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SOUTHERN PACIFIC COMPANY (PACIFIC SYSTEM), OFFICE GENERAL FREIGHT AGENT, SAN FRANCISCO, May 16, 1889. V. W. GASKILL, Esq., Secretary Board of Railroad Commissioners, State of California, Phelan.
Building, City: DEAR SIR: Acknowledging receipt of your favor of the eleventh instant, and returning herewith the complaint of Mr. Charles Weile.
Inclosed please find western classification, which we use in Southern California, and which is used by every road shown on the title page of same.
On page 40 of said classification you will find the following:
"Trees and shrubbery, owner's risk, charges prepaid or guaranteed at company's option, in bales, completely wrapped, each weighing one hundred pounds or over. First class.
"Trees and shrubbery, owner's risk, charges prepaid or guaranteed at company's option, in bales, each weighing less than one hundred pounds. Double first class.
“But in no instance will the charges on a shipment of bales weighing less than one hundred pounds each exceed the charges on same at estimated weight of one hundred pounds each at first class rate."
If the western classification did not have such a clause shippers would tender us single plants, which require greater care and extra labor in handling, and, under the most favorable circumstances, the chances for damage would be greater than if several plants in one package, in a compact form, weighing one hundred pounds or over, were shipped. As we can handle a package of one hundred pounds or over at less cost
than if separated in packages of five or ten pounds each, we offer as an inducement for such a package the lower rate, and charge double first class rate on the actual aggregate weight of a smaller package of trees. If, however, by using double first class rates on the actual weight we find we are charging more in the aggregate than we would by estimating each package at one hundred pounds and charging first class rates thereon, we use the latter. "It was so in this case. First class rate from Pomona to Santa Barbara is 71 cents per one hundred pounds, and double first, $1 42. The actual weight of the shipment was eight hundred and sixty-five pounds, which, at $1 42, equals $12 28; while applying an estimate of one hundred pounds on each of the twelve bundles and using a rate of first class, or 71 cents, on the estimate of twelve hundred pounds, we find the charges to be $8 52, and this being less than the above at double first we collected $8 52, which is correct according to the classification and tariff in force at the present time. Very respectfully yours,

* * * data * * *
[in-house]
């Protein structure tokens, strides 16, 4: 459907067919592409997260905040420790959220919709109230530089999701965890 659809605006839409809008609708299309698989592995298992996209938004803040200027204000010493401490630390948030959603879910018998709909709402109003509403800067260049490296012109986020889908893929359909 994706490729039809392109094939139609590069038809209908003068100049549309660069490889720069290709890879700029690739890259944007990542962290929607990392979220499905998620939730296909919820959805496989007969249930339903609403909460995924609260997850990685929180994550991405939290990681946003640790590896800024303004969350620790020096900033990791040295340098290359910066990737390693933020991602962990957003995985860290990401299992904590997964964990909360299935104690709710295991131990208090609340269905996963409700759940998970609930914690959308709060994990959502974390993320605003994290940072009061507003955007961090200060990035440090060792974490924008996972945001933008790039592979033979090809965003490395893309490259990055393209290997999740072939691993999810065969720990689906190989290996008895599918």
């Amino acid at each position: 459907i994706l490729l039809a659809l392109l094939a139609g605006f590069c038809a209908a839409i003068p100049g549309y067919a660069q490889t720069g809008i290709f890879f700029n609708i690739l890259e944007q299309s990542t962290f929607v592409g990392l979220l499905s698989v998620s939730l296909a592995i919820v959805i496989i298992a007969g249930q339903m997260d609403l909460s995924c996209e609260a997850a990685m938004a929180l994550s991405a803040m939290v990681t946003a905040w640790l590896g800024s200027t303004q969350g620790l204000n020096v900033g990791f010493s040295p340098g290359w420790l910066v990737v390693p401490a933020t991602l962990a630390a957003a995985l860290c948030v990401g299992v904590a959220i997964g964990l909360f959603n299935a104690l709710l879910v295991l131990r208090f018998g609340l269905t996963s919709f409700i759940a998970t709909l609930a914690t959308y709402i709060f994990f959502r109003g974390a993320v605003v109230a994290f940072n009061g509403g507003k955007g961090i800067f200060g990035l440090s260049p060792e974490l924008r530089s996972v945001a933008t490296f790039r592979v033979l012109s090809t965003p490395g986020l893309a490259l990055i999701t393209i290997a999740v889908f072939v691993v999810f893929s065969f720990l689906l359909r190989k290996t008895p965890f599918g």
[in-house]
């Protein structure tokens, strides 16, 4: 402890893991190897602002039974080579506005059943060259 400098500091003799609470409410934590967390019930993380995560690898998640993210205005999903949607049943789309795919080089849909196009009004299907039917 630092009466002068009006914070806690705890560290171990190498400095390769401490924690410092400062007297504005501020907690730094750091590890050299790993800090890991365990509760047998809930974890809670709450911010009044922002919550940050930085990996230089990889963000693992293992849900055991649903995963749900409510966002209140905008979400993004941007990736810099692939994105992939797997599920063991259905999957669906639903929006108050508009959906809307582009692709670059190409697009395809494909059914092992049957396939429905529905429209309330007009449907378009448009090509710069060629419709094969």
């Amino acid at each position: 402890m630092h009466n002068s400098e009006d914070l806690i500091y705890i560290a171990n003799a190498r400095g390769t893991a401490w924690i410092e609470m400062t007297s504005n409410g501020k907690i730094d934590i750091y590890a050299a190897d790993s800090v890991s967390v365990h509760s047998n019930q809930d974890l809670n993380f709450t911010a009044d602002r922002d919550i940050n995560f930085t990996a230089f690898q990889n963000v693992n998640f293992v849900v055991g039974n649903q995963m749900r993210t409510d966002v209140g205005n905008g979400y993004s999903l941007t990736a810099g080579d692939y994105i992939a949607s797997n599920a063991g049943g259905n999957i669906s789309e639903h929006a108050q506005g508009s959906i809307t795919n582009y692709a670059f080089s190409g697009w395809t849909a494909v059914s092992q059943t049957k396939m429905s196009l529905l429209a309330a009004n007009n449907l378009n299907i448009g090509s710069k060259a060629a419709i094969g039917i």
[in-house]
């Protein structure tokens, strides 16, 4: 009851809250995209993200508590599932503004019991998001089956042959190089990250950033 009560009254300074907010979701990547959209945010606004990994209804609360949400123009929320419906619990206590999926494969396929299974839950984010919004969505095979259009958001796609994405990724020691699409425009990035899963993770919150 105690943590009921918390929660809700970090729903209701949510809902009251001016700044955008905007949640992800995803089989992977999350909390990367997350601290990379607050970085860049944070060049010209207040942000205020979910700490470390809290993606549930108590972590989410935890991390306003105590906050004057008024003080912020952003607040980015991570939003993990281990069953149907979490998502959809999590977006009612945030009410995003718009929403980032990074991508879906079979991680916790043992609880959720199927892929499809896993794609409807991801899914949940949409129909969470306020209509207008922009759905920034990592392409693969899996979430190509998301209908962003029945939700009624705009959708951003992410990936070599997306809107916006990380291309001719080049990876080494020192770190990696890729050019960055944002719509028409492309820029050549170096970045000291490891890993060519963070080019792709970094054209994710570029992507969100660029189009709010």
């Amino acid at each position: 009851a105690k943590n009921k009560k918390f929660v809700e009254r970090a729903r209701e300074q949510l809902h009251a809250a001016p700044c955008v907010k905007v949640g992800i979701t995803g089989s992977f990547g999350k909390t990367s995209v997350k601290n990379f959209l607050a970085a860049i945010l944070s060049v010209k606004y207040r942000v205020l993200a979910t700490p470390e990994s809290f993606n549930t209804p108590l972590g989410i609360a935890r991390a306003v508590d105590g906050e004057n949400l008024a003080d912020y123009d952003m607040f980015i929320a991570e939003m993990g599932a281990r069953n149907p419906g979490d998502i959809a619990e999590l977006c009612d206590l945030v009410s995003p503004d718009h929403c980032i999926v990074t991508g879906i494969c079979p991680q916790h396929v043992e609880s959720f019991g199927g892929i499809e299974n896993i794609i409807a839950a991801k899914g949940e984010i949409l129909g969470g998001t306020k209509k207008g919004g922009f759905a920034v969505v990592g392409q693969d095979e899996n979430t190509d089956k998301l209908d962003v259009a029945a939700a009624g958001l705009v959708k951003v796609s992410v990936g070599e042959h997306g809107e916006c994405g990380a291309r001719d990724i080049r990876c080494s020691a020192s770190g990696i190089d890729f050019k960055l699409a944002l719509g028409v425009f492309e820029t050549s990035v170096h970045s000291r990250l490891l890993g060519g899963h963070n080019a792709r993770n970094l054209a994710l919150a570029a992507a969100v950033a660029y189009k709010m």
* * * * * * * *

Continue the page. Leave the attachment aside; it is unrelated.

DECISION OF THE BOARD.
SAN FRANCISCO, May 23, 1889.
DEAR SIR: In the matter of the alleged overcharge on olive trees from Pomona to Santa Barbara, please find answer of General Freight Agent Gray, of Southern Pacific Company, in the premises.
About a month ago Charles Weile, of Santa Barbara, filed with the Railroad Commission a complaint setting forth that he had been overcharged $2 38 by the Southern Pacific Company on a shipment of olive trees from Pomona to Santa Barbara. Yesterday Richard Gray, General Freight Agent of the Southern Pacific, filed an answer. He shows that according to the western classification system, which is used in Southern California, trees in bales, completely wrapped, over one hundred pounds each, take a first class rate; in bales less than one hundred pounds each they take double first class rates; but in no case shall the charges on a shipment of bales weighing less than one hundred pounds each exceed the charges on the same at the estimated weight of one hundred pounds each at first class rate. Mr. Gray then says:
"If the western classification did not have such a clause, shippers would tender us single plants, which require greater care and extra labor in handling, and, under the most favorable circumstances, the chances for damage would be greater than several plants in one package, in a compact form, weighing one hundred pounds or over, were shipped. As we can handle a package of one hundred pounds or over at less cost than if separated in packages of five or ten pounds each, we offer as an inducement for such a package the lower rate, and charge double first class rate on the actual aggregate weight of a smaller package of trees. If, however, by using double first class rates on the actual weight we find we are charging more in the aggregate than we would by estimating each package at one hundred pounds and charging first class rates thereon, we use the latter. It was so in this case. First class rate from Pomona to Santa Barbara is 71 cents per one hundred pounds, and double tirst, $1 42. The actual weight of the shipment was eight hundred and sixty-five pounds, which, at $1 42, equals $12 28; while applying an estimate of one hundred pounds on each of the twelve bundles, and using a rate of first class, or 71 cents, on the estimate of one thousand two hundred pounds, we find the charges to be $8 52; and this being less than the above at double first, we collected $8 52, which is correct, according to the classification and tariff in force at the present time."